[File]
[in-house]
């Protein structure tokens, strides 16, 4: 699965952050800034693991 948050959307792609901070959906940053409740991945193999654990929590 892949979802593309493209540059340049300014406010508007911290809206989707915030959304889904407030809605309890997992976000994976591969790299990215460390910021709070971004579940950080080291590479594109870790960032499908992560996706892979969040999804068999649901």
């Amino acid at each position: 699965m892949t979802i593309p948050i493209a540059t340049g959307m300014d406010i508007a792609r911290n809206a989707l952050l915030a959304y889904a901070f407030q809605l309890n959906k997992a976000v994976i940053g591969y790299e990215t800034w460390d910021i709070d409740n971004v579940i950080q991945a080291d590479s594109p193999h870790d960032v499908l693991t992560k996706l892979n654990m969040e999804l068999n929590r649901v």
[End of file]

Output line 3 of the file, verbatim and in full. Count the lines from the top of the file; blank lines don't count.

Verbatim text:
């Amino acid at each position: 699965m892949t979802i593309p948050i493209a540059t340049g959307m300014d406010i508007a792609r911290n809206a989707l952050l915030a959304y889904a901070f407030q809605l309890n959906k997992a976000v994976i940053g591969y790299e990215t800034w460390d910021i709070d409740n971004v579940i950080q991945a080291d590479s594109p193999h870790d960032v499908l693991t992560k996706l892979n654990m969040e999804l068999n929590r649901v």